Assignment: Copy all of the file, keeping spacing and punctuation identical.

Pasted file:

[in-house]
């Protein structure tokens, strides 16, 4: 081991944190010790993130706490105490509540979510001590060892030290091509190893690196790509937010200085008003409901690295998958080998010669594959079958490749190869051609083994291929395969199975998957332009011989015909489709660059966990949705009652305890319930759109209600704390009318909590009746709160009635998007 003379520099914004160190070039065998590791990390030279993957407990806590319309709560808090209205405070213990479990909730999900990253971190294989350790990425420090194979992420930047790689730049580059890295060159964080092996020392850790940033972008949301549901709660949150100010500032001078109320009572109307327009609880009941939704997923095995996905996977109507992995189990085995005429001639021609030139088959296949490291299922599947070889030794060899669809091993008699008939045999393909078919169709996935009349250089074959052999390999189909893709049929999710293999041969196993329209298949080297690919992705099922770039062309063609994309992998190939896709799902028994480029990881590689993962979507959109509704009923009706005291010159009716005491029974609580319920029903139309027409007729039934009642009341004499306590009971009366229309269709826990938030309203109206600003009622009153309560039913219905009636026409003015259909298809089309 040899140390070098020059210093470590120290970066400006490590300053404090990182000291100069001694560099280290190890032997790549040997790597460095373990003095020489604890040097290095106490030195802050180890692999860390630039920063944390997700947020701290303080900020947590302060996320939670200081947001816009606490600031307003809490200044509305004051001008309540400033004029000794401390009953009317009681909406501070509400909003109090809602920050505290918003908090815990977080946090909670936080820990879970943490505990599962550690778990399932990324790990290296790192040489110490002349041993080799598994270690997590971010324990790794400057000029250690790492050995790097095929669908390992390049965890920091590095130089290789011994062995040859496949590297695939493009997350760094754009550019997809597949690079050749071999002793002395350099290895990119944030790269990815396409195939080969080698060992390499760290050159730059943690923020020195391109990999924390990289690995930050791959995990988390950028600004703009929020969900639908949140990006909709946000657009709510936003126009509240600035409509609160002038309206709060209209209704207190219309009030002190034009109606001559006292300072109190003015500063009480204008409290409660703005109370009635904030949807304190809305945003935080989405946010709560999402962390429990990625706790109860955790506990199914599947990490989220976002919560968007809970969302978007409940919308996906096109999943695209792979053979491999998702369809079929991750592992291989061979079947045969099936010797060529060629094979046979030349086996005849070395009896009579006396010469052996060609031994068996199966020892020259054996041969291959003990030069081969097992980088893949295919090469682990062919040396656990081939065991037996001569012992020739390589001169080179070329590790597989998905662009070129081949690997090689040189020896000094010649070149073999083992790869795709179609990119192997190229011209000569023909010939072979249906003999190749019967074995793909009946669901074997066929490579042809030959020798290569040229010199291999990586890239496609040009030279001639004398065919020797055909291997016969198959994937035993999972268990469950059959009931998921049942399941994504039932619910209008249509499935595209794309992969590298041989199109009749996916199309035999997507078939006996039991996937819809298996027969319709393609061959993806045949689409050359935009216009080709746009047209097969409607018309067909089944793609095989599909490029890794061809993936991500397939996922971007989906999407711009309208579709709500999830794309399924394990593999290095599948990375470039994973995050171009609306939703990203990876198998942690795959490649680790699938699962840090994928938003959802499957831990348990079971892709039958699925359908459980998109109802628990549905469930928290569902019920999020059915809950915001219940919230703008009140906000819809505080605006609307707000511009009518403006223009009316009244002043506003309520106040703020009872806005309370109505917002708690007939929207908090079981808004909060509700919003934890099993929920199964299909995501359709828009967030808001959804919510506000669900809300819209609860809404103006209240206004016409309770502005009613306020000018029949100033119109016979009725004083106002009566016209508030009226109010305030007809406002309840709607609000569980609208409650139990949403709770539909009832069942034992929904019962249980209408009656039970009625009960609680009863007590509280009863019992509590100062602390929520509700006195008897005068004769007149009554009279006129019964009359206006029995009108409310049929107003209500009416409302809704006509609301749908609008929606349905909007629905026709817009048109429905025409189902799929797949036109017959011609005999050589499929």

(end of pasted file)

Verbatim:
[in-house]
């Protein structure tokens, strides 16, 4: 081991944190010790993130706490105490509540979510001590060892030290091509190893690196790509937010200085008003409901690295998958080998010669594959079958490749190869051609083994291929395969199975998957332009011989015909489709660059966990949705009652305890319930759109209600704390009318909590009746709160009635998007 003379520099914004160190070039065998590791990390030279993957407990806590319309709560808090209205405070213990479990909730999900990253971190294989350790990425420090194979992420930047790689730049580059890295060159964080092996020392850790940033972008949301549901709660949150100010500032001078109320009572109307327009609880009941939704997923095995996905996977109507992995189990085995005429001639021609030139088959296949490291299922599947070889030794060899669809091993008699008939045999393909078919169709996935009349250089074959052999390999189909893709049929999710293999041969196993329209298949080297690919992705099922770039062309063609994309992998190939896709799902028994480029990881590689993962979507959109509704009923009706005291010159009716005491029974609580319920029903139309027409007729039934009642009341004499306590009971009366229309269709826990938030309203109206600003009622009153309560039913219905009636026409003015259909298809089309 040899140390070098020059210093470590120290970066400006490590300053404090990182000291100069001694560099280290190890032997790549040997790597460095373990003095020489604890040097290095106490030195802050180890692999860390630039920063944390997700947020701290303080900020947590302060996320939670200081947001816009606490600031307003809490200044509305004051001008309540400033004029000794401390009953009317009681909406501070509400909003109090809602920050505290918003908090815990977080946090909670936080820990879970943490505990599962550690778990399932990324790990290296790192040489110490002349041993080799598994270690997590971010324990790794400057000029250690790492050995790097095929669908390992390049965890920091590095130089290789011994062995040859496949590297695939493009997350760094754009550019997809597949690079050749071999002793002395350099290895990119944030790269990815396409195939080969080698060992390499760290050159730059943690923020020195391109990999924390990289690995930050791959995990988390950028600004703009929020969900639908949140990006909709946000657009709510936003126009509240600035409509609160002038309206709060209209209704207190219309009030002190034009109606001559006292300072109190003015500063009480204008409290409660703005109370009635904030949807304190809305945003935080989405946010709560999402962390429990990625706790109860955790506990199914599947990490989220976002919560968007809970969302978007409940919308996906096109999943695209792979053979491999998702369809079929991750592992291989061979079947045969099936010797060529060629094979046979030349086996005849070395009896009579006396010469052996060609031994068996199966020892020259054996041969291959003990030069081969097992980088893949295919090469682990062919040396656990081939065991037996001569012992020739390589001169080179070329590790597989998905662009070129081949690997090689040189020896000094010649070149073999083992790869795709179609990119192997190229011209000569023909010939072979249906003999190749019967074995793909009946669901074997066929490579042809030959020798290569040229010199291999990586890239496609040009030279001639004398065919020797055909291997016969198959994937035993999972268990469950059959009931998921049942399941994504039932619910209008249509499935595209794309992969590298041989199109009749996916199309035999997507078939006996039991996937819809298996027969319709393609061959993806045949689409050359935009216009080709746009047209097969409607018309067909089944793609095989599909490029890794061809993936991500397939996922971007989906999407711009309208579709709500999830794309399924394990593999290095599948990375470039994973995050171009609306939703990203990876198998942690795959490649680790699938699962840090994928938003959802499957831990348990079971892709039958699925359908459980998109109802628990549905469930928290569902019920999020059915809950915001219940919230703008009140906000819809505080605006609307707000511009009518403006223009009316009244002043506003309520106040703020009872806005309370109505917002708690007939929207908090079981808004909060509700919003934890099993929920199964299909995501359709828009967030808001959804919510506000669900809300819209609860809404103006209240206004016409309770502005009613306020000018029949100033119109016979009725004083106002009566016209508030009226109010305030007809406002309840709607609000569980609208409650139990949403709770539909009832069942034992929904019962249980209408009656039970009625009960609680009863007590509280009863019992509590100062602390929520509700006195008897005068004769007149009554009279006129019964009359206006029995009108409310049929107003209500009416409302809704006509609301749908609008929606349905909007629905026709817009048109429905025409189902799929797949036109017959011609005999050589499929």